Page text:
Tankers cancel shipments
Earlier reports suggested that Brega has already run out of crude oil stocks due to weeks of unrest in the country, forcing crude tankers to cancel their shipments and travel to Saudi Arabia for work.

"We are not going there for the time being. [Our vessel] Frankopan was canceled because there was not enough cargo," said Ivica Pijaca, tanker chartering manager for Croatian maritime firm Tankerska Plovidba.

"What they had in storage, they pumped out and loaded on to tankers,” Pijaca told Reuters, adding, “The last aframax to get any cargo was on Mar. 5."

In the last few weeks before cargoes ran out, Tankerska was able to load two 80,000-tonne aframax vessels at Brega, which loaded 51,000 b/d in January.

According to Pijac, ships diverted from Libya are now heading to Egypt’s port of Sidi Kerir to collect cargoes of crude delivered there from Saudi Arabia which has increased output to make up for Libya's shortfall.

Gadhafi urged to step down
Meanwhile, in Brussels on Mar. 11, UK Prime Minister David Cameron and German Chancellor Angela Merkel urged Gadhafi to step down.

"I think it is a moment for all of Europe to understand that we should show real ambition. There is a democratic wave that we should be encouraging. We should be reaching out to those people," Cameron said.

“France asks the EU to reaffirm the common will that Col. Gadhafi leaves, and to recognize the Libyan authorities as they have expressed themselves in the Libyan opposition council,” said French President Nicolas Sarkozy.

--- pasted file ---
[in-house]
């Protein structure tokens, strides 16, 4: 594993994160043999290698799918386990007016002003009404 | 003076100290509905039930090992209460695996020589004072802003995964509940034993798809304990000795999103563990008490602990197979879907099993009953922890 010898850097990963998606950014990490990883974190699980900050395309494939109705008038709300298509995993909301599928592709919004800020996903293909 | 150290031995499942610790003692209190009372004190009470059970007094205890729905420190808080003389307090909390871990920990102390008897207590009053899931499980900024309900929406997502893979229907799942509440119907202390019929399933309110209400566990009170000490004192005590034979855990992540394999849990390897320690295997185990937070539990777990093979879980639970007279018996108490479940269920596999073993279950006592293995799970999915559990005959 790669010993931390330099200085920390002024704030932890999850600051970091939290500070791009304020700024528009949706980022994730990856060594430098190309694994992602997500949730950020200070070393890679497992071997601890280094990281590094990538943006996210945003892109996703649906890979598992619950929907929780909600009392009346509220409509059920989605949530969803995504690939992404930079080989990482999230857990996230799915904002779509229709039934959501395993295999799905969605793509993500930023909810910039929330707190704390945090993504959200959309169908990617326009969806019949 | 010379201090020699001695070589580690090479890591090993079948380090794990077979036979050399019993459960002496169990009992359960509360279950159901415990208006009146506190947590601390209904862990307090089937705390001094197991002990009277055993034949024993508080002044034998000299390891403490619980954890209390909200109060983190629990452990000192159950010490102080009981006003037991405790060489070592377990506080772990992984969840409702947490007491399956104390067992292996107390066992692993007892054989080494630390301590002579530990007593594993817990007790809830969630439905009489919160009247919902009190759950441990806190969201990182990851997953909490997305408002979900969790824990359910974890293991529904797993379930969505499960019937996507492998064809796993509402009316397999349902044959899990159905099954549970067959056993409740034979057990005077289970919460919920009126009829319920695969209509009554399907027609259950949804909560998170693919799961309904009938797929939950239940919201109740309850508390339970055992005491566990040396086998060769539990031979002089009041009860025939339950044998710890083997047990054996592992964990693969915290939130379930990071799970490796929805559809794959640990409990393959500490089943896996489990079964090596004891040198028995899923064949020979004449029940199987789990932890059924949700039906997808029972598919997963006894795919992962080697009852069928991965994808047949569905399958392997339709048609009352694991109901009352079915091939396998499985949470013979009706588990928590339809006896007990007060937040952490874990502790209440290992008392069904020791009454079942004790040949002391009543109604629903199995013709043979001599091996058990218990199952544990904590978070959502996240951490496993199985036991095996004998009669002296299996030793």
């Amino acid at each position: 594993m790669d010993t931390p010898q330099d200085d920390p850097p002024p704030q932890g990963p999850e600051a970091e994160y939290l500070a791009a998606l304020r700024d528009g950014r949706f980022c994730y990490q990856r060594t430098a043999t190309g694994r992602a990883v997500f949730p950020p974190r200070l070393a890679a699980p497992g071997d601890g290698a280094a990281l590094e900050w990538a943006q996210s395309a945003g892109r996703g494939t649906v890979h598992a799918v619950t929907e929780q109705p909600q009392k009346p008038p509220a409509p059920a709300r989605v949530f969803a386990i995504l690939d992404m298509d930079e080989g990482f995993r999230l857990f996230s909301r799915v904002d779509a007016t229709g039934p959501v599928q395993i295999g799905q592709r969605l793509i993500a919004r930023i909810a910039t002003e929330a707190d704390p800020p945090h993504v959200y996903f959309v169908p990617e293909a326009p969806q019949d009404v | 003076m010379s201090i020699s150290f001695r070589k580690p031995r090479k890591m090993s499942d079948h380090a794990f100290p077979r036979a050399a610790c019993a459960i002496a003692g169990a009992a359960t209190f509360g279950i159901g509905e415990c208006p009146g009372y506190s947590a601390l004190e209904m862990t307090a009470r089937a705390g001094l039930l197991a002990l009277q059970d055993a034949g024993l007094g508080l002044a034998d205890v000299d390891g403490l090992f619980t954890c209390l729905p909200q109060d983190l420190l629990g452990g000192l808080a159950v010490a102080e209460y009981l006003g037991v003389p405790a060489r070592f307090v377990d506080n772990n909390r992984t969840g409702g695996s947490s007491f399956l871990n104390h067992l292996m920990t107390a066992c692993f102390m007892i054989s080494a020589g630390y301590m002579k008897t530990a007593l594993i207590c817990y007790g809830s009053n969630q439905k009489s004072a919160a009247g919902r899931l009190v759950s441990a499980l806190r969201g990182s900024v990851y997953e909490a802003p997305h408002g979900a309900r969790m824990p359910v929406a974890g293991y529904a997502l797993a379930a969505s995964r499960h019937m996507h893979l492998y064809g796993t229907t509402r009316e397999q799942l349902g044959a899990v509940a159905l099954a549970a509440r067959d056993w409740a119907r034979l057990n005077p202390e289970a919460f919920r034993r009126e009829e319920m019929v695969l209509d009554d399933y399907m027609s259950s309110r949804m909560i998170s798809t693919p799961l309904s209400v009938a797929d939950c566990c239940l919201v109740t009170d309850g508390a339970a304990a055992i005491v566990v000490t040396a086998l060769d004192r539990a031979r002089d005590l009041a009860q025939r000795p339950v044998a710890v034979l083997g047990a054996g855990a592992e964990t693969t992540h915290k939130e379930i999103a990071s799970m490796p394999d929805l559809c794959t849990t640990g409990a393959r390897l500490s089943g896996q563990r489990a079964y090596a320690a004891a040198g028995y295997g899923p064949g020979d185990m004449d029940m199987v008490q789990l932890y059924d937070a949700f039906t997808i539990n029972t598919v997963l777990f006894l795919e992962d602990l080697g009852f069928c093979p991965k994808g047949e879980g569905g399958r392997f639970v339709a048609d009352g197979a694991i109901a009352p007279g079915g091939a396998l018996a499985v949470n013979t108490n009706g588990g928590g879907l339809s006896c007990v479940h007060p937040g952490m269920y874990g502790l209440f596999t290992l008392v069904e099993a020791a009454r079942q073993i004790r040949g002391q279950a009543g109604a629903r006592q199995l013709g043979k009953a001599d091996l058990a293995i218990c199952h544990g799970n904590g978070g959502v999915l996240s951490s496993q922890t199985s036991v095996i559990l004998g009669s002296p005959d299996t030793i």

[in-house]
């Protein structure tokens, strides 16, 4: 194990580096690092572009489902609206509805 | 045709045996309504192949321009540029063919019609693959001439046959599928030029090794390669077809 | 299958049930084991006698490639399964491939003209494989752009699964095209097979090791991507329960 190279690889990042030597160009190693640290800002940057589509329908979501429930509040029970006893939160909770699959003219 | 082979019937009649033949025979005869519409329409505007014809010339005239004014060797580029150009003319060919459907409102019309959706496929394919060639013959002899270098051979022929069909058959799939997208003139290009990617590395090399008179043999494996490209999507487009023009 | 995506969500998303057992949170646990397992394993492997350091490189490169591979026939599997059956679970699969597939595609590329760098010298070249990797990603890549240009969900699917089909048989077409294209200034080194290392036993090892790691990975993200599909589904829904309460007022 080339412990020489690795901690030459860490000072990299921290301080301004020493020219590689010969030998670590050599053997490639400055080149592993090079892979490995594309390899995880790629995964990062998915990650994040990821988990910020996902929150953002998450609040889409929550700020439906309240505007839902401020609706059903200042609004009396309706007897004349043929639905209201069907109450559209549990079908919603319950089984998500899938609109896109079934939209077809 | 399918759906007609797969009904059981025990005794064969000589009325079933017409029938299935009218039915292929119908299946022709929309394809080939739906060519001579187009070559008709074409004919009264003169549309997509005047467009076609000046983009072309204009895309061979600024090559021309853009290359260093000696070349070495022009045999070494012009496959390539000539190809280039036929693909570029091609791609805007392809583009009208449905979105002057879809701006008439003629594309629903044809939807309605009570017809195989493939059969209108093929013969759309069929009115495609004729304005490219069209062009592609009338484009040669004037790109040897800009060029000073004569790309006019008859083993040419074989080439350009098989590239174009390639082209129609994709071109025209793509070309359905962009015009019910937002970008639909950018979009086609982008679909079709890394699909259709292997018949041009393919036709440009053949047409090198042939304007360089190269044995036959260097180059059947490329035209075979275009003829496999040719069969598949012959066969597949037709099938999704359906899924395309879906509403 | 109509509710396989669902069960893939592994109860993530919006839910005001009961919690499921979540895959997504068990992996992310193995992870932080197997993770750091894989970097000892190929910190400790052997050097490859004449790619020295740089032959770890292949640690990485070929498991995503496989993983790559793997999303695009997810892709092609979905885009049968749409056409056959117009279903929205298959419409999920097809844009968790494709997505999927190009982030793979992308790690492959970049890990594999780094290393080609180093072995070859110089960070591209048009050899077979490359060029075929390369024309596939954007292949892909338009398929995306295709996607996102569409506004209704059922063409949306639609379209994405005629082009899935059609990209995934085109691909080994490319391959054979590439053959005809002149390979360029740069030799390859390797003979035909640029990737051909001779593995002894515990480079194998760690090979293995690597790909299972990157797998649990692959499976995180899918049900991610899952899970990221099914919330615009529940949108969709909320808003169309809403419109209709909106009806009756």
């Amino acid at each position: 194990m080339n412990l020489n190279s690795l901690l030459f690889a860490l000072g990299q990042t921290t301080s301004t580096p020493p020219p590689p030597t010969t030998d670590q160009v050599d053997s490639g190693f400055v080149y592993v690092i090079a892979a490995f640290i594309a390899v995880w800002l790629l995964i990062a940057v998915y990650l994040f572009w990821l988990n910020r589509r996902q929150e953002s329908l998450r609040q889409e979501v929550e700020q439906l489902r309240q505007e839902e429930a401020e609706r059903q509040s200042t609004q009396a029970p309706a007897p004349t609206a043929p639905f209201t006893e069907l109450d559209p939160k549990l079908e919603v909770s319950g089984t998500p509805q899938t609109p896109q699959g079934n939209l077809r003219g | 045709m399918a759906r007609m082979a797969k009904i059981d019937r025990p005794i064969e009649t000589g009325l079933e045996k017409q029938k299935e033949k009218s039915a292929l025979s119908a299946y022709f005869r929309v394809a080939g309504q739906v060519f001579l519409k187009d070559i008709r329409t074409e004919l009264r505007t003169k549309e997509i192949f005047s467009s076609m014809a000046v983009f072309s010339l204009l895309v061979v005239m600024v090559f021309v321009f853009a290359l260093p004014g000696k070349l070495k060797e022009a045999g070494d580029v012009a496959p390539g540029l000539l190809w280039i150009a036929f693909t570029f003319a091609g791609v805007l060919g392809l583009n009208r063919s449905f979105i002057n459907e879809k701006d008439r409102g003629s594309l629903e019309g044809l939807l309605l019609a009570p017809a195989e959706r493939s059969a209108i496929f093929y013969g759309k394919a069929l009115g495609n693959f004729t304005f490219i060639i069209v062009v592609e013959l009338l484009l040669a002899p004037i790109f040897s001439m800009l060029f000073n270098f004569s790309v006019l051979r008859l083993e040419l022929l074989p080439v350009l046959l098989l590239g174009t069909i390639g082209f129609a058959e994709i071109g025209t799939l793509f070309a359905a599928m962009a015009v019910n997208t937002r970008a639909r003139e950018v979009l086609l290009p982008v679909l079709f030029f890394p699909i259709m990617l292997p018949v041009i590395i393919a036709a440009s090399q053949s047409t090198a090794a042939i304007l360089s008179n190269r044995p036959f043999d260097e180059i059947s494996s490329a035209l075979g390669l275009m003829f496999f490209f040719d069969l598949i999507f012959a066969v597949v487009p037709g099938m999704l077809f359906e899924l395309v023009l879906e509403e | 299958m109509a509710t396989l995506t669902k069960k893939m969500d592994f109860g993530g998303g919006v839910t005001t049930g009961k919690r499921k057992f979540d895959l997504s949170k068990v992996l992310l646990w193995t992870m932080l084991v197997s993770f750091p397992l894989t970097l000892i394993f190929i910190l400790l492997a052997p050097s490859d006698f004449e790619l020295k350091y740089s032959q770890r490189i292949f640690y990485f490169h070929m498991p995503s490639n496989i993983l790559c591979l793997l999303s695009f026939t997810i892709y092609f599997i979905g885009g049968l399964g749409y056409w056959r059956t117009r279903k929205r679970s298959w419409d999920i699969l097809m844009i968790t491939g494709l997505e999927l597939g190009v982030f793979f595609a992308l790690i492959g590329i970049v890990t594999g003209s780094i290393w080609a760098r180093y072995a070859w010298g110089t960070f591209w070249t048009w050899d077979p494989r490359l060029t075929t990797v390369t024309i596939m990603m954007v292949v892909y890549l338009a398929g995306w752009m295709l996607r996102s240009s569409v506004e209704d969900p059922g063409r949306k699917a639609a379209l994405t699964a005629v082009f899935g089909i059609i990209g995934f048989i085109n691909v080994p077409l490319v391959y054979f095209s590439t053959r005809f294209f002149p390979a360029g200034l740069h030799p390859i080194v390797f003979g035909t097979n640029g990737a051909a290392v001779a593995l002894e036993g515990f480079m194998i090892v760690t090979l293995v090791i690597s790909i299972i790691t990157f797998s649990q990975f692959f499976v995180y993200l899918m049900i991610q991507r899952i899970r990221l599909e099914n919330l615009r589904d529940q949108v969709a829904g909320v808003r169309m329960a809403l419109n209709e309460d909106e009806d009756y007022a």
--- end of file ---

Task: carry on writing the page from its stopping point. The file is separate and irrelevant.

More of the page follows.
Sarkozy also said he and Cameron were “ready, on condition that the UN wishes, that the Arab League accepts and (that) the Libyan opposition which we hope to see recognized, agrees, for targeted actions if Gadhafi uses chemical weapons or air power against peaceful citizens.”

However, Gadhafi is unlikely to be ousted by rebels, according to James Clapper, the top US intelligence officer who Mar. 10 told a congressional committee that the US must contemplate the national-security implications of a Gadhafi victory—or even a stalemate.

“With respect to the rebels in Libya, and whether or not they will succeed or not, I think frankly they’re in for a tough row,” he said, adding the momentum had shifted to Gadhafi.

“I don’t think he has any intention of leaving. From all evidence that we have…he appears to be hunkering down for the duration,” said Clapper, who added that Libya could end up split into two or three parts or "you could end up with a Somalia-like situation."

That view did not sit well with Eni’s Scaroni, who warned against allowing Libya to end up as a failed state.

“What would be the worst potential outcome is to have a kind of Somalia situation in Libya that has no government for a long period of time,” Scaroni said over Bloomberg television. “But if this happens, this will not just be Eni’s problem. It will be a problem for Europe, for everybody.”

Contact Eric Watkins at hippalus@yahoo.com.